Every year we celebrate three times! The first of January (New Year), Chinese New Year (Chinese New Year) and then Diwali (Indian New Year). This is on account that I am Chinese and my hubby is Indian. Our “Chindian” children there get twice the “angpows” or “kerchis” (red packets with money) and triple the fun each year.
Aside from getting the kids involved in the spring-cleaning, we also love to get them to participate in decorating our home for Diwali. One of our annual activity is making the rangoli.
What is Rangoli?
Rangoli is a popular folk art design that Northern Indian families create during the Diwali festival. It is also used during the Onam and Pongal festivals in southern India. Indian families create these rangolis as a welcoming gesture to the gods in the hope that it will bring good luck and fortune for the new year.
Rangoli designs are usually colorful and comprised of rangoli powders, ground rice powder, flowers and diyas (candles). As this is a new practice for me and I am not being proficient in using the powder, my husband and I decided to try our hand at making a rangoli with rice grains.
We will buy colored powders and dyed them in different colors for our design a day before to allow the rice grains to dry. Hubby is in charge of finding a design or pattern that we could replicate with our colored rice. Typically, we will create the rangoli after our spring-cleaning and the night before Diwali. [Like the Chinese tradition, the Indians also observed a no-sweeping/cleaning routine for 3 days beginning with the New Year.]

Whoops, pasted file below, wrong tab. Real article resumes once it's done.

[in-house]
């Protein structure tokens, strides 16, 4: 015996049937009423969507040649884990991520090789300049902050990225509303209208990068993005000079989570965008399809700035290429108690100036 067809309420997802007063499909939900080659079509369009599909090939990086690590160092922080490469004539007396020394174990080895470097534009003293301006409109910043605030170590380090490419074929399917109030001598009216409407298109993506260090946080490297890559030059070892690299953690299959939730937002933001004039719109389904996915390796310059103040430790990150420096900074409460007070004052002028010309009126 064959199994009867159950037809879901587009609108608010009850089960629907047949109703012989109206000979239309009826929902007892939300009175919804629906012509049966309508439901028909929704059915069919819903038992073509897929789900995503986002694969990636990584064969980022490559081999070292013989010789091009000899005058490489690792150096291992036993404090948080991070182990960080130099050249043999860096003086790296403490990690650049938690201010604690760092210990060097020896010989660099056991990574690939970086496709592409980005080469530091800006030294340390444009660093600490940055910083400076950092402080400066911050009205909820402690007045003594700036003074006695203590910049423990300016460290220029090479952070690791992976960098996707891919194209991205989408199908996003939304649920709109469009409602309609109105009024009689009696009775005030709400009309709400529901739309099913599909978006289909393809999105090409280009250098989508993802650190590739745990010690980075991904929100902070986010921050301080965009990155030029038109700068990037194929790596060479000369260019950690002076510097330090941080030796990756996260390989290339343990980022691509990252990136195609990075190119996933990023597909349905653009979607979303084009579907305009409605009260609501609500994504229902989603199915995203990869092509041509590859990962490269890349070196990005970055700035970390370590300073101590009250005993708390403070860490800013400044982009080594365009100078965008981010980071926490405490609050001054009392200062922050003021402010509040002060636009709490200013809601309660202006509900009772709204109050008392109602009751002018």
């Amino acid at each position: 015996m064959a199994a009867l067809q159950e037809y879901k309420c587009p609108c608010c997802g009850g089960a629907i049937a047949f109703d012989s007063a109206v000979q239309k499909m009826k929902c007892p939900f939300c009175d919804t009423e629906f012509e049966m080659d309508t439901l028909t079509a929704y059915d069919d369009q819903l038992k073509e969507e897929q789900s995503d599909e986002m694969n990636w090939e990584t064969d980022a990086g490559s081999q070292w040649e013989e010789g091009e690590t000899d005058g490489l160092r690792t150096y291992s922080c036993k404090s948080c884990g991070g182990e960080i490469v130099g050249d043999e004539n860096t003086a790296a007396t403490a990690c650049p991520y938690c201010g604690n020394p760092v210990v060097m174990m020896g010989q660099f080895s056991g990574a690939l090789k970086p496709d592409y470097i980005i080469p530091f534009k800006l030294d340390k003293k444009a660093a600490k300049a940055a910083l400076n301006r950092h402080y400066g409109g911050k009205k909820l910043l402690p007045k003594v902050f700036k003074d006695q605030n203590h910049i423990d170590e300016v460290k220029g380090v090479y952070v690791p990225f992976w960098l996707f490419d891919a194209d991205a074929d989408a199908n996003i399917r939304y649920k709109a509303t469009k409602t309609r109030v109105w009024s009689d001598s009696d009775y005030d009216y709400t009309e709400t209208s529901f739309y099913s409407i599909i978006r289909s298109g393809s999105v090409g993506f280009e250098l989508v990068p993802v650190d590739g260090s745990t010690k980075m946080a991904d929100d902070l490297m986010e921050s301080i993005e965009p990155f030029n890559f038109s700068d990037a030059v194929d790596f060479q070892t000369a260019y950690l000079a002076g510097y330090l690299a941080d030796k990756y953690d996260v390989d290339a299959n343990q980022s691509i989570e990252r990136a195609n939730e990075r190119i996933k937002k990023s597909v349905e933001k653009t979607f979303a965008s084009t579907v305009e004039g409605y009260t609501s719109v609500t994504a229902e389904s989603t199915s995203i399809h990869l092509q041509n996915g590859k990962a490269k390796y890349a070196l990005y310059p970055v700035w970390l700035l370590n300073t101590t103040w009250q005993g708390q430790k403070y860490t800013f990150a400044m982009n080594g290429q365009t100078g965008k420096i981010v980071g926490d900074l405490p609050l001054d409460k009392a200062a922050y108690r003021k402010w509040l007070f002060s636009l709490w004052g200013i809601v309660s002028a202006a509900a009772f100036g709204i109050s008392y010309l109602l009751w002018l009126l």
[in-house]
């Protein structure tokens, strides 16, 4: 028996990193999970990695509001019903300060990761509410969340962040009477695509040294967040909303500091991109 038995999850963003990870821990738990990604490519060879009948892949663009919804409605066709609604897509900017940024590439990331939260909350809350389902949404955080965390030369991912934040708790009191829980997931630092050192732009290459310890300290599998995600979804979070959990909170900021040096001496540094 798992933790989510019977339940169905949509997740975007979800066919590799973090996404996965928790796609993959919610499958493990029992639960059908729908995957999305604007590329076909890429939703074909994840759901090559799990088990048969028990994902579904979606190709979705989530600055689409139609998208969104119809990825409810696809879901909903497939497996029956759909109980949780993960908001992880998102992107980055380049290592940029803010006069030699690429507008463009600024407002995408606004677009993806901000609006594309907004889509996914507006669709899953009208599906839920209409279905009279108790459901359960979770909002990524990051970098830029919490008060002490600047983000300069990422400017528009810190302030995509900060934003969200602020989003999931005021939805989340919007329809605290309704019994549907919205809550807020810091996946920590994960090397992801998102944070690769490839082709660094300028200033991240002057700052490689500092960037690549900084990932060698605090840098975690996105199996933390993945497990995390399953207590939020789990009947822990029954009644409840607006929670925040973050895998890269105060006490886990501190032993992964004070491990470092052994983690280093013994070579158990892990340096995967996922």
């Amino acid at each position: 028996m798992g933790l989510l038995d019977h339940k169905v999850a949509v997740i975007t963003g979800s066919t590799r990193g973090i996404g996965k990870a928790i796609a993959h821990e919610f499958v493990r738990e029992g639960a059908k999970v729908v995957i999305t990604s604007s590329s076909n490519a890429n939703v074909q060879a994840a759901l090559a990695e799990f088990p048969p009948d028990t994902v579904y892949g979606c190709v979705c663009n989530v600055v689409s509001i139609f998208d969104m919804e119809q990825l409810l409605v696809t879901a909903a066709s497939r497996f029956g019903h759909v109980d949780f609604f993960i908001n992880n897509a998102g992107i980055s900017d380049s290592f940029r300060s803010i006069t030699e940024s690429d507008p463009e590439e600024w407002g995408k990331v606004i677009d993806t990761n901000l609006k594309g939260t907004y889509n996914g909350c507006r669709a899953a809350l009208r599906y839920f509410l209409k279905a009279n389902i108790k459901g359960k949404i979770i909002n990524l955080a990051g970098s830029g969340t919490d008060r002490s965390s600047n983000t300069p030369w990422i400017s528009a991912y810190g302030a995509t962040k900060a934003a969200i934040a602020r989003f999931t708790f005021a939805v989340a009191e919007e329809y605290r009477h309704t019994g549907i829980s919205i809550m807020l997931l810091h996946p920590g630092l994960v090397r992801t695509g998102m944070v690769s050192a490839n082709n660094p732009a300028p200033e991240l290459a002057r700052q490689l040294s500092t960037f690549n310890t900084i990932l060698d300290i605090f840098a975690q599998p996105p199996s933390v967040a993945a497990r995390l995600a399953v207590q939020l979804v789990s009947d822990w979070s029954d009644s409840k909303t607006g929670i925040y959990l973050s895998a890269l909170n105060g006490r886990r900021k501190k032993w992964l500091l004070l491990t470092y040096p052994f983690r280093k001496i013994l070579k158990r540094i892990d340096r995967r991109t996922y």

Obviously, this activity was more appealing to my daughter who enjoys hands-on activities. By the time she was eight, she takes it upon herself to create our family rangoli each Diwali festival. Below is a throwback photo of her highlighting the grains with food color or colored powder
Here is a sample of our Rangoli during one of the Diwali (2014). Diyas (candles), peacocks, Ganesh, and floral patterns are common designs used for Diwali Rangoli. You can find lots of inspiration just by googling Rangoli designs.
If you are too lazy to create the Rangoli – a small one like this took us about 2 hours, or if you don’t want to have a messy floor to clean, you can always get a sticker rangoli from Little India. It works just as well but perhaps does not have the wow factor.
I think next year we might try a different medium – flowers perhaps? For more ideas on Rangoli designs, click this post.
Let Us know how you celebrate your Rangoli for Diwali or any other special festival? Drop Us a line in the comments below. We will also love for you to connect with Us on Facebook, Twitter, and Instagram.